June 30, 2022

by Dr. Plastic Picker

My back was bothering me a bit yesterday night, so I slept on a thicker mattress pad on the floor. It’s healtheir for your back to sleep on a firm surface. I’m not sure why my back was bothering me? I think it’s because I walked around yesterday in flip flops to pick up a bag of trash. I’ve gathered only 9 for the month and did get 3 recycleables as well.

My back feels better this morning and I made sure to sleep at a good time. I’m drinking my matcha green tea soy latte home version. I am happy and content. I have about 15 charts to finish and then a half day of clinic to get through. I plan to eat a plant-based lunch at work, and maybe drink a decaf coffee. And this afternoon I will speak for 2 minutes at a rally in the Civic Center on behalf of a “complete climate action plan.”

It’s just 2 minutes of comments, but I’m one of the headline speakers. It’s my first official speaking slot as Chair, Public Health Advisory Council, Climate Actions Campaign. I’ve been on the Public Health Advsiory Council now three years? This has been in tandem with my advocacy work with the American Academy of Pediatrics. It’s all kind of amazing how quickly I’ve non-purposefully and unintentially moved up in the climate and health world. I kind of just showed up as an Instagram litter-picker @drplasticpicker and the rest in blog and instagram history.

I realized last night that even in my meandering environmentalism, I spent about 5 hours doing climate work yesterday. I spent 2 hours prepping a power point to present to the Oregon Pediatric Society regarding expanding our Youth Arts Exhibition to Oregon. Then I gave the presentation and met with the wonderful team at OPS at 2pm. That presentation and dialouge went very well. We have plans to go the next steps. And then I spent at least an hour or two writing my comments for today and practicing it at home.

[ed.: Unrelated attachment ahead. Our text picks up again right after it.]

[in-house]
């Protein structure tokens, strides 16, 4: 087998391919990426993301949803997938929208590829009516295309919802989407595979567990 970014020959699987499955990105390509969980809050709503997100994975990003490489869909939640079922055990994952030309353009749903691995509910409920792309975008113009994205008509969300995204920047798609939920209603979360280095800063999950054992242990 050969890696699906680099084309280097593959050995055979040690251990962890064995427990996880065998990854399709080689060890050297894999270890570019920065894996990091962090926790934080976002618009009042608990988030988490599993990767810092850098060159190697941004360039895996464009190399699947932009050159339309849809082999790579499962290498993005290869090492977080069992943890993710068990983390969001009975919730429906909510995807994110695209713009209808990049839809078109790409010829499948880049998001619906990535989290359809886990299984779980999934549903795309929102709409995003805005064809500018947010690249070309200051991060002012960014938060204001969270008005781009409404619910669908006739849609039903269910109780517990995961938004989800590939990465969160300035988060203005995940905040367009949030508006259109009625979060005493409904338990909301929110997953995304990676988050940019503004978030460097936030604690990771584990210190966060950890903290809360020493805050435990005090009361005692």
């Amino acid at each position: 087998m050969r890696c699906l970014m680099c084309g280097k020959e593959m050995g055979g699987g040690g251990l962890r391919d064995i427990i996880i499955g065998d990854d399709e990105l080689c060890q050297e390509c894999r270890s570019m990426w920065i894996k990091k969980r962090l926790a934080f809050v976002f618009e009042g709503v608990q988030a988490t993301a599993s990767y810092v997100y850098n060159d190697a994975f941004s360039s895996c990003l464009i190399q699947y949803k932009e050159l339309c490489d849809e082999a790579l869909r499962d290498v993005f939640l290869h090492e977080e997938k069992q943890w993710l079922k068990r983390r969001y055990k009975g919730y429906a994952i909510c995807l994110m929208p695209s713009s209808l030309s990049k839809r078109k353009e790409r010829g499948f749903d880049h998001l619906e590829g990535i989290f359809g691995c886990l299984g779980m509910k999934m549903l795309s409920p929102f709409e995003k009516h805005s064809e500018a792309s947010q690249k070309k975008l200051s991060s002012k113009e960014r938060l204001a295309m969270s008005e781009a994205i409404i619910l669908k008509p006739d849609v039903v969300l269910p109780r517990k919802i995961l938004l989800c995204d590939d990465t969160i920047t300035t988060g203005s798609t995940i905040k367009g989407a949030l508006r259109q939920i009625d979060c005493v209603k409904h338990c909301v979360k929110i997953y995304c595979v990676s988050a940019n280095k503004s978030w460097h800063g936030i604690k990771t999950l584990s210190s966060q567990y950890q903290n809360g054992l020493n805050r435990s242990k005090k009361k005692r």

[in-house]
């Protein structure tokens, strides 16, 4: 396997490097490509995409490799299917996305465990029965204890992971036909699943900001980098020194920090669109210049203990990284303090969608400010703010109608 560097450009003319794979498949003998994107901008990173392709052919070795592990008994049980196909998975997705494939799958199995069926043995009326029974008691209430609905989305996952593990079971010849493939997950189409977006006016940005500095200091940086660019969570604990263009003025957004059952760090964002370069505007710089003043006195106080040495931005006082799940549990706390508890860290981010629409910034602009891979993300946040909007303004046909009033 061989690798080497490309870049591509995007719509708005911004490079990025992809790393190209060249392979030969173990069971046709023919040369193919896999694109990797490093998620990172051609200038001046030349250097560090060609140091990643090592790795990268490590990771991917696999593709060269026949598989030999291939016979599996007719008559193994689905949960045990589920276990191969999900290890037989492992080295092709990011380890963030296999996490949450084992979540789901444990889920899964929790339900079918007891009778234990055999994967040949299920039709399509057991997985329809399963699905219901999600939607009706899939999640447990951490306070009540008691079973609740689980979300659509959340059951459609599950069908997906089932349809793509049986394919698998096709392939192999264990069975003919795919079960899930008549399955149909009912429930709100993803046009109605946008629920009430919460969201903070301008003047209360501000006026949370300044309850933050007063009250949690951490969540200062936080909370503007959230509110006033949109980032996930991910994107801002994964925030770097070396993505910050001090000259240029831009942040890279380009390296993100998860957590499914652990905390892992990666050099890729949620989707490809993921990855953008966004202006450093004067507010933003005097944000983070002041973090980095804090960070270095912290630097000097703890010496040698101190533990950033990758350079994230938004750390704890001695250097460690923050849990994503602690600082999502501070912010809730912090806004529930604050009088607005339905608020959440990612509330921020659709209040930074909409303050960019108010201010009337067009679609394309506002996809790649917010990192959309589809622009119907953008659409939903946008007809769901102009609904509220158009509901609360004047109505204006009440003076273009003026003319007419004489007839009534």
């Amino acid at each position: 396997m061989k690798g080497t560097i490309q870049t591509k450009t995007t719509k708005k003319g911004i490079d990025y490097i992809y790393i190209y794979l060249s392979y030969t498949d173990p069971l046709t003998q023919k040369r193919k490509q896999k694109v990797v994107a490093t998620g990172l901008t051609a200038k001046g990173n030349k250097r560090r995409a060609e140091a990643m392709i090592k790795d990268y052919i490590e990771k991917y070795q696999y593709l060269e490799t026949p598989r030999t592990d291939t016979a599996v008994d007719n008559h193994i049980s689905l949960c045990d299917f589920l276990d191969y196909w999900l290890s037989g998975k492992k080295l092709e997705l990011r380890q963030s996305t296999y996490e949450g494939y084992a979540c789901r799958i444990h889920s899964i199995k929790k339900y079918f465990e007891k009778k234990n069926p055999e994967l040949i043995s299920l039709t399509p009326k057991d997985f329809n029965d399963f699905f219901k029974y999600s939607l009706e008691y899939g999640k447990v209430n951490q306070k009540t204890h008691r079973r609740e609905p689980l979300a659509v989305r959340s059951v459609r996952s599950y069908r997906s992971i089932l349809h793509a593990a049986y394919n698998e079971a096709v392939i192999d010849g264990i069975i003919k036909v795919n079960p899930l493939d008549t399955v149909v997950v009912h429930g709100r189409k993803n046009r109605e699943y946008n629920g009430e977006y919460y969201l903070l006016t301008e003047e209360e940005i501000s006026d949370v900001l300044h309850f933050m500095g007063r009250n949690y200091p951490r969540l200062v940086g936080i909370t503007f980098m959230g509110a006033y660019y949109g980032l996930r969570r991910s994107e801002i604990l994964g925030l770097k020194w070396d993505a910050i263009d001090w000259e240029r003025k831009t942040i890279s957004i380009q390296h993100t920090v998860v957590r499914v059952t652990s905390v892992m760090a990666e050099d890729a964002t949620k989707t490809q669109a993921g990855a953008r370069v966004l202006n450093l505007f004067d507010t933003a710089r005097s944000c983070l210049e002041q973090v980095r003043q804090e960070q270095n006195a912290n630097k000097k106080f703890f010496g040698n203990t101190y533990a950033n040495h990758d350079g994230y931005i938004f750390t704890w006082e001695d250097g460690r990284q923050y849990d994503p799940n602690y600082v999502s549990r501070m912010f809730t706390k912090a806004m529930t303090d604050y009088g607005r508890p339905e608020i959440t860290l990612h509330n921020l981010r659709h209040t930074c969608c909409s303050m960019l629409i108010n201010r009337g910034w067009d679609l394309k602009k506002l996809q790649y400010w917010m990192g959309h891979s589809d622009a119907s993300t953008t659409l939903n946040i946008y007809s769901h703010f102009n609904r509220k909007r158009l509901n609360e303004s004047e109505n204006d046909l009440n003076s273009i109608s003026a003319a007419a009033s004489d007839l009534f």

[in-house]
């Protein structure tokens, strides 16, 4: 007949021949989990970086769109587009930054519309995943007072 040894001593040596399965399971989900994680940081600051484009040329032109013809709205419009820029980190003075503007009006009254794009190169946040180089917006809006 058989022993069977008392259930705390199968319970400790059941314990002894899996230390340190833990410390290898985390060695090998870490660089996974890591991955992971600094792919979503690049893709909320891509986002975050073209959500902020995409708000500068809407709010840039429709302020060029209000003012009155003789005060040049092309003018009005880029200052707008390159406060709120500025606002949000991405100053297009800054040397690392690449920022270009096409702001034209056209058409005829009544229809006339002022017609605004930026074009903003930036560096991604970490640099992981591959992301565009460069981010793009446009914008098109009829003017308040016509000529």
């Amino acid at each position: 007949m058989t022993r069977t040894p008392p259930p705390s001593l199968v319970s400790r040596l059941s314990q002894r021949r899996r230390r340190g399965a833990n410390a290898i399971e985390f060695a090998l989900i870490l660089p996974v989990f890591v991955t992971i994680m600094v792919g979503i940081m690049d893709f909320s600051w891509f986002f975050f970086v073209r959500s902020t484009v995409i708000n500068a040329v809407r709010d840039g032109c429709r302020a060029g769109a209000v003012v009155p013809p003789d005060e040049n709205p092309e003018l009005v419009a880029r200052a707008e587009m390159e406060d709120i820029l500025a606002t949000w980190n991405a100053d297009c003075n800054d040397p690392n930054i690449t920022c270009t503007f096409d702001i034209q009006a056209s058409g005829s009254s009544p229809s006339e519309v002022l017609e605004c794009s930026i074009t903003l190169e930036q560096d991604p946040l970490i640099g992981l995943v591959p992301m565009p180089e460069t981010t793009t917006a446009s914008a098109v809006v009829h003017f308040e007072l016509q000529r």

When I was in high school, I was on the speech and debate team. I realize now that training was the most helpful in my climate work. I did Foreign Extemporaneous and National Extemporaneous and Impromptu Speech, and did go onto the California State competitions. I also was a track runner and famous for my negative splits. I used to always run my 2nd mile faster than my 1st mile, which is unusual. My PR for a mile was 5:20ish or so which is pretty good. I only made it at San Diego CIF because most of the really fast young runners got injured. This is kind of a metaphor on how I live my life. I’m in the 2nd stage of my career, and I’m running faster for the earth now. Negative splits. Rested to try to maximize my impact this afternoon for the 2 minutes I have at the Civic Center.